Kleinzeit by Russell Hoban. 1983 Summit Books trade paperback edition. Cover design by Fred Marcellino. A stark and funny retelling of the Orpheus myth, Hoban’s second novel obsesses over illness and art. Fans of Tom McCarthy might dig this one.
The Lion of Boaz-Jachin and Jachin-Boaz by Russell Hoban. 1983 Summit Books trade paperback edition. Cover design by Fred Marcellino. Hoban’s first novel. Not my favorite Hoban. Pilgermann by Russell Hoban. 1984 Washington Square Press trade paperback. No designer is credited, but look closely under the horse’s fore hooves and note the signature “Rowena” — Rowena Morrill. (Note also the pig and naked lady). Pilgermann, Hoban’s follow-up (and somehow-sequel) to Riddley Walker, was the occasion for this Sunday’s Three Books post. I was reminded of this strange, wicked, dark, funny, apocalyptic book as I finished a reread of Cormac McCarthy’s Blood Meridian and began Kazuo Ishiguro’s The Buried Giant this weekend. Pilgermann is difficult but rewarding, and probably underappreciated, even as a cult novel.
And they are dancing, the board floor slamming under the jackboots and the fiddlers grinning hideously over their canted pieces. Towering over them all is the judge and he is naked dancing, his small feet lively and quick and now in doubletime and bowing to the ladies, huge and pale and hairless, like an enormous infant. He never sleeps, he says. He says he’ll never die. He bows to the fiddlers and sashays backwards and throws back his head and laughs deep in his throat and he is a great favorite, the judge. He wafts his hat and the lunar dome of his skull passes palely under the lamps and he swings about and takes possession of one of the fiddles and he pirouettes and makes a pass, two passes, dancing and fiddling at once. His feet are light and nimble. He never sleeps. He says that he will never die. He dances in light and in shadow and he is a great favorite. He never sleeps, the judge. He is dancing, dancing. He says that he will never die.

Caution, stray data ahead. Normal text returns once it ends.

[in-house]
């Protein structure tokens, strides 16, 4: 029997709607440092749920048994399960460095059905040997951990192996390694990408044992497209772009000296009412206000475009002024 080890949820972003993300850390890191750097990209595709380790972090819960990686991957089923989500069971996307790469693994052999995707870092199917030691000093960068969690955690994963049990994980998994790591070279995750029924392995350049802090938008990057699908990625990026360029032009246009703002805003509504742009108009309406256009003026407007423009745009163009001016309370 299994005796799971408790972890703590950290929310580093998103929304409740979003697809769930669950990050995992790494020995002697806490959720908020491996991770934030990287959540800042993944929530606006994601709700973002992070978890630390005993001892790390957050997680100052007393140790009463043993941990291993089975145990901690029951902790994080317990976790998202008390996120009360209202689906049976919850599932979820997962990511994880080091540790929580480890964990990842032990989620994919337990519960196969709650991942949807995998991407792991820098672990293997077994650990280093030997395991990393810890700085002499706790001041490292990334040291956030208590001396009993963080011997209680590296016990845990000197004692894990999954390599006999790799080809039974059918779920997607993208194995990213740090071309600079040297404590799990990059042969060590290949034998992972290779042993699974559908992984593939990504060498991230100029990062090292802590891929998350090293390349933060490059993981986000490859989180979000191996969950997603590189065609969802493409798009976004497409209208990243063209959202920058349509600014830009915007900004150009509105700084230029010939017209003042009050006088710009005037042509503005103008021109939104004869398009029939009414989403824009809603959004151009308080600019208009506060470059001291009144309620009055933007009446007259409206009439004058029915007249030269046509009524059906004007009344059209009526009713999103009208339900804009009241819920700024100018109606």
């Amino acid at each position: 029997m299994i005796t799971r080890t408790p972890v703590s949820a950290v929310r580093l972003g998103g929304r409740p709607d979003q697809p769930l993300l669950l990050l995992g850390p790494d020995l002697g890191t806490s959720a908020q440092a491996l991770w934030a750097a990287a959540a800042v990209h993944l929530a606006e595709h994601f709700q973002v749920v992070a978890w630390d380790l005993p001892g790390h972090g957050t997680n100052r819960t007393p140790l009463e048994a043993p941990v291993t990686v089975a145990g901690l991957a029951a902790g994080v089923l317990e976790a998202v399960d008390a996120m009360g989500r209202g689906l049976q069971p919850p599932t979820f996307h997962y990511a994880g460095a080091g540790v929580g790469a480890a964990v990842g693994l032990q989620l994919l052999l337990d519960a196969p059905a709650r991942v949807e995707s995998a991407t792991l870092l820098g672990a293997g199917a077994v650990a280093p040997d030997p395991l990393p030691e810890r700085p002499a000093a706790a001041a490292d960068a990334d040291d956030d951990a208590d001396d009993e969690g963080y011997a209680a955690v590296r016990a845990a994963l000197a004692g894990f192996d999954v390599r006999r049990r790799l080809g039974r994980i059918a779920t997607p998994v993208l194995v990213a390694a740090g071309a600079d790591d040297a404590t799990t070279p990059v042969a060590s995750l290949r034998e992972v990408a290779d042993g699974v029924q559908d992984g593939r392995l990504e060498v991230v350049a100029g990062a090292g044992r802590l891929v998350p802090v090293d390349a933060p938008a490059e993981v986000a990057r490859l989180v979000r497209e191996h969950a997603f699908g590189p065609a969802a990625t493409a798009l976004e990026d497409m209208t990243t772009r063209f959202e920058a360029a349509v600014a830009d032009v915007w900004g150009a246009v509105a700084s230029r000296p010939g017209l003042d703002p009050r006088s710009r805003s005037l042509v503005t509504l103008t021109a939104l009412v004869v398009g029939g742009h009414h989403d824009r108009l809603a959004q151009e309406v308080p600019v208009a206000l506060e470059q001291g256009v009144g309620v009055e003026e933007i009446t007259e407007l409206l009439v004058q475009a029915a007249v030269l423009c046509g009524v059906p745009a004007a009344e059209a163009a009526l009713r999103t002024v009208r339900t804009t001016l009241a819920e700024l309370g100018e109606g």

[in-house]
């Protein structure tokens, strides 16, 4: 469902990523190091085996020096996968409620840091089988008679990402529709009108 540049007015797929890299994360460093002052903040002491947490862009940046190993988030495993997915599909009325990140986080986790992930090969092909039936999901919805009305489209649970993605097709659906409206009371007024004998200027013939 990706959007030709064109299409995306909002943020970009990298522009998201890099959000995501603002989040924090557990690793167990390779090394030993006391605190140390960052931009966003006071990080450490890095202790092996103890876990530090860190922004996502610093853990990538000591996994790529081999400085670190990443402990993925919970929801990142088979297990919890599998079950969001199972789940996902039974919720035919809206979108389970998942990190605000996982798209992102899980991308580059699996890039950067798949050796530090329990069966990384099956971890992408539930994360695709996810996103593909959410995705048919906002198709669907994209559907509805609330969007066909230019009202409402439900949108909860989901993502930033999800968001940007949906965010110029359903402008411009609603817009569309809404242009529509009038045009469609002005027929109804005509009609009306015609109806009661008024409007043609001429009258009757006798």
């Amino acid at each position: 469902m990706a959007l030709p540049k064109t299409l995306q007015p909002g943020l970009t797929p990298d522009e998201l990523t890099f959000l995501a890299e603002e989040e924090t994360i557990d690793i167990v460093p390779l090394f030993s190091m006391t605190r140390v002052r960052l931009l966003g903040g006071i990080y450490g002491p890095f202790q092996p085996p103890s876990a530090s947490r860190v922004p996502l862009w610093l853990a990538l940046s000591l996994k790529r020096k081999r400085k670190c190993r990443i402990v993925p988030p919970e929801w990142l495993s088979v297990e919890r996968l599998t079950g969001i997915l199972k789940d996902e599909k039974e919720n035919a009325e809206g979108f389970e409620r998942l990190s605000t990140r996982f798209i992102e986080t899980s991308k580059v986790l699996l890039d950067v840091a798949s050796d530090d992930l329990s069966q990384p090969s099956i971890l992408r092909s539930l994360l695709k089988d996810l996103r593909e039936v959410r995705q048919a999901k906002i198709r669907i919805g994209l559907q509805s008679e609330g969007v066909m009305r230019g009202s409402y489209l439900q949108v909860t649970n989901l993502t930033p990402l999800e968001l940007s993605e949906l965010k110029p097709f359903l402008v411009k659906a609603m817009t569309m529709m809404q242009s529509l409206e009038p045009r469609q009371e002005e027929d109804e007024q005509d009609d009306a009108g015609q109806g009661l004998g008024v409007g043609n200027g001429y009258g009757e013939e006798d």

The last paragraph (excepting the epilogue) of Cormac McCarthy’s Blood Meridian.
Seven quick thoughts:
- I’ve read Blood Meridian more times than probably any book but I still don’t know what it means.
- Hats, bears, coins, shadows, dancing.
- The judge is a metaphysical entity, but what?
- I think McCarthy’s is pointing to something past the devil.
- The kid definitely dies at the end.
- But how definitely—no body, no corpse?
- I’ll read it again, of course.
Some man of powerful character to command a person, morally subjected to him, to perform some act. The commanding person suddenly to die; and, for all the rest of his life, the subjected one continues to perform that act.
“Solomon dies during the building of the temple, but his body remains leaning on a staff, and overlooking the workmen, as if it were alive.”
A tri-weekly paper, to be called the Tertian Ague.
Subject for a picture,–Satan’s reappearance in Pandemonium, shining out from a mist with “shape star-bright.”
Five points of Theology,–Five Points at New York.
From Passages from the American Note-Books. Stray notes of 1842.
Anthony Marra’s collection The Tsar of Love and Techno is new in hardback from Hogarth next week. Here is the first part of Hogarth’s blurb (it’s the longest damn blurb I’ve ever seen I think):
Brilliantly constructed and beautifully inhabited, Anthony Marra’s new book, THE TSAR OF LOVE AND TECHNO (Hogarth; on sale October 6, 2015), is an exquisite collection of nine interconnected stories set in Russia that move across a century and introduce us to a cast of unforgettable characters whose lives intersect in ways both life-affirming and heartbreaking. Marra is a writer driven by a deep and authentic curiosity, and it was that curiosity that led him to write about Chechnya and to return there in THE TSAR OF LOVE AND TECHNO. With the recent insurgent attacks in Grozny, the Islamic State’s announcement that Chechnya will be their next zone of expansion, and 2015 marking the twentieth anniversary of the first Chechen War, Marra’s book couldn’t be timelier.